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HAC, HAU, Pfeilkreuz, Junghans...oh my!

jimpascale

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Sep 5, 2017
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I tried to ID a clock I purchased off the internet, I really did! Unfortunately, my research amassed so much information, but nothing definitive, leaving me with a migraine! :)
My guess is the clock was either made by Junghans or HAU/HAC.
Here's what I know;
Inside the cabinet, it has the pfeilkreuz "crossed arrows" mark on the clock mechanism. Does this mean the clock mechanisim itself was made by a company called Pfeilkreuz?
The clock mechanism is also stamped:
183/40
92
anyone know what this means?
Finally, on the bottom of the wooden case it's stamped:
50533-?5-12-1 (can't make out one digit)
Any thoughts on this number?
Photos of all attached.
If anyone can help fill-in-the blanks I would greatly appreciate it.
I'm going to start a separate thread on the chimes - they work but they sound horrible.....
Thanks in advance.
Jim 315289.jpg 315290.jpg 315291.jpg 315292.jpg 315293.jpg
 

JTD

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Sep 27, 2005
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'Pfeilkreuz' is just the German word for Arrow Cross, the name of the logo used by the Hamburg-Amerikanische Uhrenfabrik (HAU) or Hamburg America Clock Co. (HAC); it is not the name of a company. HAU/HAC was taken over by Junghans in 1930, although the two companies had had a close relationship before then. Junghans used the HAC crossed arrow mark for some time after they took the company over.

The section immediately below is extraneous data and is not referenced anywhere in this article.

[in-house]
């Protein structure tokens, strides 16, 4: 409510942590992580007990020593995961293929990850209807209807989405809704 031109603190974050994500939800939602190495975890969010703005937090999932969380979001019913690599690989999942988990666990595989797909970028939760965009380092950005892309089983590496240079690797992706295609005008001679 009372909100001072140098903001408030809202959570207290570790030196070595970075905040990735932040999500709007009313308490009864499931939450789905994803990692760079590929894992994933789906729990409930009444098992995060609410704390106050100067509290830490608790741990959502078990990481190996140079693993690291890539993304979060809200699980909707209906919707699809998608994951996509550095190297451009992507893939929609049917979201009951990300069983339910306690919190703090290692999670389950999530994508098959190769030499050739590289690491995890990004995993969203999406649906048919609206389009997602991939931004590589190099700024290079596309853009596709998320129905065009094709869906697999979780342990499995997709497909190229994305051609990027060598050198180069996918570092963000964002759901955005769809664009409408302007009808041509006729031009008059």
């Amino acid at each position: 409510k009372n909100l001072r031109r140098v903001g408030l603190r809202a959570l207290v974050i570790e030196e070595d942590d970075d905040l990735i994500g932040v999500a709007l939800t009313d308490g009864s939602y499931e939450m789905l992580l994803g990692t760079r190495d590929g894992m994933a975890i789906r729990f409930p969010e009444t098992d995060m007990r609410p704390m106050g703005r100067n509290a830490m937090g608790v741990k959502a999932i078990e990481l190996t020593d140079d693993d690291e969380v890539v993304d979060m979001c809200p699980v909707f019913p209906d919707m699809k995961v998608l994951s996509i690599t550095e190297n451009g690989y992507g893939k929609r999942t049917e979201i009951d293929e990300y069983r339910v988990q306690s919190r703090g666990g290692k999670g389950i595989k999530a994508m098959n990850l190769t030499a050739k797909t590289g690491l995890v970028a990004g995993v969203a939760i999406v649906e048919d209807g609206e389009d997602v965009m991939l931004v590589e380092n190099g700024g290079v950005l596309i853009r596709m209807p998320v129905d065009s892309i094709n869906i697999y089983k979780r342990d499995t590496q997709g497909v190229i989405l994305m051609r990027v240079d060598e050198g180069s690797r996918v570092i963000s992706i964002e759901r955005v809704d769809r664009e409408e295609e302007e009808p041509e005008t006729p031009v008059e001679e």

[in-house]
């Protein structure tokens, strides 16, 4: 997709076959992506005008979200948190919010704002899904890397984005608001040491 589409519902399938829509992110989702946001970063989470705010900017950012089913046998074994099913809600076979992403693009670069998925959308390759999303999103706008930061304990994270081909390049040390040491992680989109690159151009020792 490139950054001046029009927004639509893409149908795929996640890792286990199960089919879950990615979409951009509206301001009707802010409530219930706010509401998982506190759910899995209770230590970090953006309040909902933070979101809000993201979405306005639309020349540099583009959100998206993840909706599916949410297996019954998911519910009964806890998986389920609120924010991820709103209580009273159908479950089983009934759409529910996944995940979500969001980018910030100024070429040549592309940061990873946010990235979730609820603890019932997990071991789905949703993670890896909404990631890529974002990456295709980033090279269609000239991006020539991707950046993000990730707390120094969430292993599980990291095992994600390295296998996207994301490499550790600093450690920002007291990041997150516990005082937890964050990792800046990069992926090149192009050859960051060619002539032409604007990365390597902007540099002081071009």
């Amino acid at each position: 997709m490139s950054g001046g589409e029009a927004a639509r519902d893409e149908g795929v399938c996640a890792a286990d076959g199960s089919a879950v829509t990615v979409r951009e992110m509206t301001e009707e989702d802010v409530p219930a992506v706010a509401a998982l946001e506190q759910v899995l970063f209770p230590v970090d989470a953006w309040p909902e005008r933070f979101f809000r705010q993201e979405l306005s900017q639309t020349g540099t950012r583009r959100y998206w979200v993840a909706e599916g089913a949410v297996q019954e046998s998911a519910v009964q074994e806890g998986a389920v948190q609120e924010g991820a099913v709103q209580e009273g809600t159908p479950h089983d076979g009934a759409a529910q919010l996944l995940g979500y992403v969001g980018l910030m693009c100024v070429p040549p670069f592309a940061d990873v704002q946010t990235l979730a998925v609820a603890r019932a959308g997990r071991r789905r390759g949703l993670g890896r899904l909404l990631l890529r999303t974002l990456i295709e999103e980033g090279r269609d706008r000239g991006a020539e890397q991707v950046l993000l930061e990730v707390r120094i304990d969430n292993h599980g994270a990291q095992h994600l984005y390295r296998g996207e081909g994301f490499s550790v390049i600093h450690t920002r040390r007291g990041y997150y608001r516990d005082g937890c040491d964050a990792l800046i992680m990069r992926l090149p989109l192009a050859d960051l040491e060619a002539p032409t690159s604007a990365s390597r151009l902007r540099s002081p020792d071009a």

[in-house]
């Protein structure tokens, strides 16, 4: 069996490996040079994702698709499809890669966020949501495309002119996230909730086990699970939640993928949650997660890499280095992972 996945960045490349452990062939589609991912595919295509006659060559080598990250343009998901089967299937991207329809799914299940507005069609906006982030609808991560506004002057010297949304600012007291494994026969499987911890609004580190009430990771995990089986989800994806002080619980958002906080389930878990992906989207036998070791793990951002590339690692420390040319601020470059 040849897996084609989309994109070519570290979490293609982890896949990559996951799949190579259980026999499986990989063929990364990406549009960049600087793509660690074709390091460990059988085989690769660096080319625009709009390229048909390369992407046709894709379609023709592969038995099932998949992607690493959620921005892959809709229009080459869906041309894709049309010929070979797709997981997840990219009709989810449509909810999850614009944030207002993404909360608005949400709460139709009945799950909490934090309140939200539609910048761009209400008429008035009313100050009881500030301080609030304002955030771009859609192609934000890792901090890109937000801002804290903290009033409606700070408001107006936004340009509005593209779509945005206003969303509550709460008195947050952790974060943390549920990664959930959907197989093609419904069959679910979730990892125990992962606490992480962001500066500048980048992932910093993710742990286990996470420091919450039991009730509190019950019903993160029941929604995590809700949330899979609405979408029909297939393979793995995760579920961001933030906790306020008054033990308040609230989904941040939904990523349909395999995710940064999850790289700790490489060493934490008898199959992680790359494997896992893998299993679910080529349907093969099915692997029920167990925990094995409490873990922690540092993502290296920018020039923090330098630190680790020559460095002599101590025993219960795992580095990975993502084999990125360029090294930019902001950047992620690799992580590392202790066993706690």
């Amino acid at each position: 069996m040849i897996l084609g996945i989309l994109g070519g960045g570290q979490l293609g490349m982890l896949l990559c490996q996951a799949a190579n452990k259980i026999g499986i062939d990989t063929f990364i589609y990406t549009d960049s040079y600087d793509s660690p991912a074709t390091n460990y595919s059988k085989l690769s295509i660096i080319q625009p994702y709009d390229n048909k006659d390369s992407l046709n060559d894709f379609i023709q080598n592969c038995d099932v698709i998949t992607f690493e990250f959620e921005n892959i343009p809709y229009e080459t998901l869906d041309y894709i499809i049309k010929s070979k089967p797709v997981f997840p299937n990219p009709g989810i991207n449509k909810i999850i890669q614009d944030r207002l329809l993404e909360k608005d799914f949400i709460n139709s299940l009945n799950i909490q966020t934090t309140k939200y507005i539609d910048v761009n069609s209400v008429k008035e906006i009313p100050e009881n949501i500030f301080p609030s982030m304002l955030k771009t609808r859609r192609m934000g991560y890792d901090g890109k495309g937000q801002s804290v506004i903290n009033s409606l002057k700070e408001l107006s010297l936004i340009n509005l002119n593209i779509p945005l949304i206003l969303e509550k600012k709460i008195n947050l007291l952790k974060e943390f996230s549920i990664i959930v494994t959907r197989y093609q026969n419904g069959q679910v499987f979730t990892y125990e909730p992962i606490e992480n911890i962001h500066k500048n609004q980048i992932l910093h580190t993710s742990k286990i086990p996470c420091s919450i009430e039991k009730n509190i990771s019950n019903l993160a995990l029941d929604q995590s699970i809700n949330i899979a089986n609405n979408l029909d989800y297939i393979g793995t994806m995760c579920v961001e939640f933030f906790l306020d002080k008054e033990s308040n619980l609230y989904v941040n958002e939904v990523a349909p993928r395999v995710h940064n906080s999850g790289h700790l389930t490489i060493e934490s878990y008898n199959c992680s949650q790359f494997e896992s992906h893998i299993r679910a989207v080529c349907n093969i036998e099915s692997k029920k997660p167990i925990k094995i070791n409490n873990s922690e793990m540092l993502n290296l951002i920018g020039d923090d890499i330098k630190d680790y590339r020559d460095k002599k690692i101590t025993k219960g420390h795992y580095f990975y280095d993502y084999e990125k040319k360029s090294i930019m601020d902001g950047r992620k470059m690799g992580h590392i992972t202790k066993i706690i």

183 means the number of beats per minute. 40 may be the escape wheel tooth count, but I am not sure about that. 92 is likely the pendulum length in mm.

The stamp on the base may be the date code [19]33 or [1935].

Hope this helps.

JTD
 

Steven Thornberry

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"Pfeilkreuz" in German means "crossed arrows." The crossed arrows are the logo of HAC/HAU.

"183/40" are probably 183 beats per minute and 40 teeth on the escape wheel. The "92" would be the pendulum length in mm.

The 1930's would be a good date range for this art deco style clock. Perhaps "50533" is for May 5, 1933. But I have no confidence in that reading. And I cannot decipher the "?5-12-1," unless it be December 1, 19X5. The suggested dates are all speculative.

I see that John was a few steps ahead of me, but fortunately we seem to have agreed on most particulars.
 

jimpascale

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Sep 5, 2017
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Thanks JTD & Steve for navigating me through all the facts. I think I've got it right now.
Regards,
Jim
 

MikClock

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Jan 20, 2022
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Hi, did you ever manage to confirm the codes on your clock about date manufactured, etc.?
I know this is an old thread but the image came up in a search and this is a real gem of a clock.

I have been studying the Junghans catalogues and some of their associated resellers/mfrs and it appears that through the 1930s, they generally used the format: Group - Case style - Month - Year in a stamp on the back or bottom of the case.
The groups were 1, 2 or 3 digits (as required), case styles 1, 2 or 3 digits (as required), and then a one or two-digit month (no 0 preceding a single-digit month) and two-digit year.
The fact that they did not use leading zeroes for consistent numbering leaves one to guessing where the numbers start and stop. If you know the product line, however, it becomes obvious.

I say "generally" because I am only working from samples of things I have and have seen. The stamps are mostly in ink but I have seen at least one that seems to have no ink stamp but a small depression stamp that coincides with a two-digit year for that 1935 clock.

I looked and looked for your clock and it is not one of the Junghans main product line so it must have originated from the HAU unit. I can only find a few HAU catalogues but it is not there. If you follow the style approach through the years, I would say this clock fits better in the early '30s. Stair-stepping details are pretty much out of the picture by the latter half of the 1930s.

But the HAU numbering format is the same as Junghans in the years I can compare.